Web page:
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Kids' 'Overuse' Sports Injuries Are on the Rise
Date:3/3/2009

Orthopedic surgeon James Gamble, MD, offers tips to minimize risk

ACL tears in girls seen as 'an absolute epidemic'

PALO ALTO, Calif., March 3 /PRNewswire/ -- "Exercise and sports participation is a double-edge sword," said James Gamble, MD, PhD, orthopedic surgeon at Lucile Packard Children's Hospital at Stanford. "We want children involved in physical activity outside, especially since we have an obesity crisis. Yet you can have too much of a good thing." If children are participating in too many activities, there may be a breakdown in their bones, ligaments and tendons, creating overuse injuries.

(Photo: http://www.newscom.com/cgi-bin/prnh/20090303/SF77546)

With Daylight Saving Time starting March 8, kids will be playing sports longer, later and more often. In this new video release, Gamble offers tips to minimize the risk of children having overuse injuries. Highlights from the video:

Take a couple days off every week

To help avoid overuse injuries like stress fractures, Gamble highlights the importance of maintaining proper volume and intensity. "If kids are involved in an activity that stresses their bones, ligaments and tendons every day, their body doesn't have time to heal," said Gamble. "I recommend sports participation no more than five days a week, with two days off to rest."

Warming up to minimize injury

"You can't just go out and start running or playing soccer," said Gamble. "There needs to be a very aggressive warm-up period when children regain their flexibility. There's also the need for proper stretching and using the proper equipment, even in practices." Gamble strongly stresses hamstring flexibility, especially during pre-season conditioning. "Hamstring strains are one of the most common conditions we see," explained Gamble. "Strengthening and toning of abdominal and gluteal muscles is highly important, too, as these muscles protect the back."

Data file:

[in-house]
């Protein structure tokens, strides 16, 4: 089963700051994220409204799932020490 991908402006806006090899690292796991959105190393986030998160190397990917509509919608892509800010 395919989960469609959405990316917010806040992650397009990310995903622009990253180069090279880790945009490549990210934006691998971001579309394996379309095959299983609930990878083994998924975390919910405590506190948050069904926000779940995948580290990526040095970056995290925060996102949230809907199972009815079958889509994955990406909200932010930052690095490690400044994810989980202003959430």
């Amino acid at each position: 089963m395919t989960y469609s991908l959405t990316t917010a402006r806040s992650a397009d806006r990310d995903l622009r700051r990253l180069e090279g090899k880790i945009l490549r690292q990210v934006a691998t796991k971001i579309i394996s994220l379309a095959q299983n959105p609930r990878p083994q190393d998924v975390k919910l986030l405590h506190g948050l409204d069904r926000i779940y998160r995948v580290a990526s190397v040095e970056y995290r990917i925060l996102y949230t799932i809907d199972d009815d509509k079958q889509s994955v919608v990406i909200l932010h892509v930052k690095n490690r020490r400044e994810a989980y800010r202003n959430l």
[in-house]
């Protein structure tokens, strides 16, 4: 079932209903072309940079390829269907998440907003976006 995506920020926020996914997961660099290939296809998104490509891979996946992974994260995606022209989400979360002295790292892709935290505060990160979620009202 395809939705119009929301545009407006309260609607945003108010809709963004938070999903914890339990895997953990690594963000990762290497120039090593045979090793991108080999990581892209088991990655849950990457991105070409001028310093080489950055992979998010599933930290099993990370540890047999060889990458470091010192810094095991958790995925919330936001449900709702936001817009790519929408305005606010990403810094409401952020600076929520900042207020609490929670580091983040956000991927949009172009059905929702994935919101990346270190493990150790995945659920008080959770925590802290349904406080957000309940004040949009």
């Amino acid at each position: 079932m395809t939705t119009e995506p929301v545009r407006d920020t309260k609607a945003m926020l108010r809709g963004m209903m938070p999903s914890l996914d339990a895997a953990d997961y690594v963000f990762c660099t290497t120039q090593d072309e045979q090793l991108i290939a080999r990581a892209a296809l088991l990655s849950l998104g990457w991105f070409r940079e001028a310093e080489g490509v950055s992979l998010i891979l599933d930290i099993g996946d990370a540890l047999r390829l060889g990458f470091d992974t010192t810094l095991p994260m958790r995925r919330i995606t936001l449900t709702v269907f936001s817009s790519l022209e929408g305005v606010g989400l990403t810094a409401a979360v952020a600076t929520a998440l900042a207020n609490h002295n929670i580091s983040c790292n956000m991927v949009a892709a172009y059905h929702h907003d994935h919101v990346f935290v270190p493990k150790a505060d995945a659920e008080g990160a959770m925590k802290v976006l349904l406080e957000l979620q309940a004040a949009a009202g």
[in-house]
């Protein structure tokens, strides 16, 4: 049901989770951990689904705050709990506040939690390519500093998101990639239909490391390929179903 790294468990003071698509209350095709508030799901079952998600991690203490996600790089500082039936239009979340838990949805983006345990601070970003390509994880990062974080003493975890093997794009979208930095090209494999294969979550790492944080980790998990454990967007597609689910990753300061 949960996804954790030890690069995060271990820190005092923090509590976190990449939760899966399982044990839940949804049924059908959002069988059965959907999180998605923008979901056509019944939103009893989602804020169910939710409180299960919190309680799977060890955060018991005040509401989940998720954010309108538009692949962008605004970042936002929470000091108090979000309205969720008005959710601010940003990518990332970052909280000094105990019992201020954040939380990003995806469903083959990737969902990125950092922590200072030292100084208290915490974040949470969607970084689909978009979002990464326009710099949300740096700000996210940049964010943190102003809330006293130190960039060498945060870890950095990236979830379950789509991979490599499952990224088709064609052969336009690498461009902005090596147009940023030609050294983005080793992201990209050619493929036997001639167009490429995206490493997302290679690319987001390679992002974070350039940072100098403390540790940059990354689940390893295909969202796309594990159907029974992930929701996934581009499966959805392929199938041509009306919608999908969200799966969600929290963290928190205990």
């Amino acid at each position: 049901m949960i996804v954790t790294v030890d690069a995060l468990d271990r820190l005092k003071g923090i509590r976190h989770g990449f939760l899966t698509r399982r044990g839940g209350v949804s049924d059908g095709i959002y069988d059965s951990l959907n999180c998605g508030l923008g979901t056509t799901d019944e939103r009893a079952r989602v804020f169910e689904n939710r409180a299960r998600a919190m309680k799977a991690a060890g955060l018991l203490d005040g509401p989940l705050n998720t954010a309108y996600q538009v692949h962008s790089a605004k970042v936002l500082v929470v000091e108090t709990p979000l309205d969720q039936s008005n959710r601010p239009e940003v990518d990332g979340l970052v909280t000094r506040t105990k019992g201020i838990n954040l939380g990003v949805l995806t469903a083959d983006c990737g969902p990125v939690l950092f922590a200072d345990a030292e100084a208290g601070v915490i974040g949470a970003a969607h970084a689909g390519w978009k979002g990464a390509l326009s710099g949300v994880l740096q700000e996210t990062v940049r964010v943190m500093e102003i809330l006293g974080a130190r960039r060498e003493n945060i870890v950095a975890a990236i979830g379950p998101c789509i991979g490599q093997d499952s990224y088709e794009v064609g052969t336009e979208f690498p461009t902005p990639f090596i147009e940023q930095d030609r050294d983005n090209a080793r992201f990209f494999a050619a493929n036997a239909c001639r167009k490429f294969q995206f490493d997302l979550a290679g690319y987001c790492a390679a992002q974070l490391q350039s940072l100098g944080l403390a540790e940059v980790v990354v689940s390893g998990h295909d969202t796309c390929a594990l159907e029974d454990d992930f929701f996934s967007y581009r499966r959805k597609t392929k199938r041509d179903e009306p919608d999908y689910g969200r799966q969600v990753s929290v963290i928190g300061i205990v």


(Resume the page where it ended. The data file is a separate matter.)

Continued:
Ratio of sports injuries among boys and girls

"It's changing," said Gamble. "I'm definitely seeing more girls, especially for sports injuries like anterior cruciate ligament (ACL) tears, which are now three times more common in girls than boys. It's an absolute epidemic." In this video, Gamble also explains why girls are at a greater risk for ACL tears even in non-contact sports.

These tips and more can be found at http://www.youtube.com/watch?v=pVrimp1rURo.

    Contact:
    Robert Dicks
    650-497-8364
    rdicks@lpch.org

About Lucile Packard Children's Hospital

Ranked as one of the nation's best pediatric hospitals by U.S. News & World Report, Lucile Packard Children's Hospital at Stanford is a 272-bed hospital devoted to the care of children and expectant mothers. Providing pediatric and obstetric medical and surgical services and associated with the Stanford University School of Medicine, Packard Children's offers patients locally, regionally and nationally the full range of health care programs and services, from preventive and routine care to the diagnosis and treatment of serious illness and injury. For more information, visit www.lpch.org.


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SOURCE Lucile Packard Children's Hospital
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